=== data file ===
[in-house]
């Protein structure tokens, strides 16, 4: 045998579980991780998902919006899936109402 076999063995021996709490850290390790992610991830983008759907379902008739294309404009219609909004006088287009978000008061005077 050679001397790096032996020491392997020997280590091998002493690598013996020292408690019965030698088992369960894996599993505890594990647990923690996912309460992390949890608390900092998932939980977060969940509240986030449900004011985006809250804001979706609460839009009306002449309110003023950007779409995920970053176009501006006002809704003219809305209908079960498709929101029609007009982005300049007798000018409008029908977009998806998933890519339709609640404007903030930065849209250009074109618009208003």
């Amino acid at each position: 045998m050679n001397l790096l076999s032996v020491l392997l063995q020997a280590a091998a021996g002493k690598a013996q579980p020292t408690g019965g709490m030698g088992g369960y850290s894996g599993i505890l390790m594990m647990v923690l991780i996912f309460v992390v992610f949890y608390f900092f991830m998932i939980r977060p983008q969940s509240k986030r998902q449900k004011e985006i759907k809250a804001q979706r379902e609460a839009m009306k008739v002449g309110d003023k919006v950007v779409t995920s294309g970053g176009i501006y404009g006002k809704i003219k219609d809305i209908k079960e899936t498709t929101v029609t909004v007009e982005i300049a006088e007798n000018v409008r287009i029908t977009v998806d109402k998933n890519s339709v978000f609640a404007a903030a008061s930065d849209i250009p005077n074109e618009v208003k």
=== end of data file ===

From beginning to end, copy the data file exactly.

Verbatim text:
[in-house]
């Protein structure tokens, strides 16, 4: 045998579980991780998902919006899936109402 076999063995021996709490850290390790992610991830983008759907379902008739294309404009219609909004006088287009978000008061005077 050679001397790096032996020491392997020997280590091998002493690598013996020292408690019965030698088992369960894996599993505890594990647990923690996912309460992390949890608390900092998932939980977060969940509240986030449900004011985006809250804001979706609460839009009306002449309110003023950007779409995920970053176009501006006002809704003219809305209908079960498709929101029609007009982005300049007798000018409008029908977009998806998933890519339709609640404007903030930065849209250009074109618009208003």
């Amino acid at each position: 045998m050679n001397l790096l076999s032996v020491l392997l063995q020997a280590a091998a021996g002493k690598a013996q579980p020292t408690g019965g709490m030698g088992g369960y850290s894996g599993i505890l390790m594990m647990v923690l991780i996912f309460v992390v992610f949890y608390f900092f991830m998932i939980r977060p983008q969940s509240k986030r998902q449900k004011e985006i759907k809250a804001q979706r379902e609460a839009m009306k008739v002449g309110d003023k919006v950007v779409t995920s294309g970053g176009i501006y404009g006002k809704i003219k219609d809305i209908k079960e899936t498709t929101v029609t909004v007009e982005i300049a006088e007798n000018v409008r287009i029908t977009v998806d109402k998933n890519s339709v978000f609640a404007a903030a008061s930065d849209i250009p005077n074109e618009v208003k």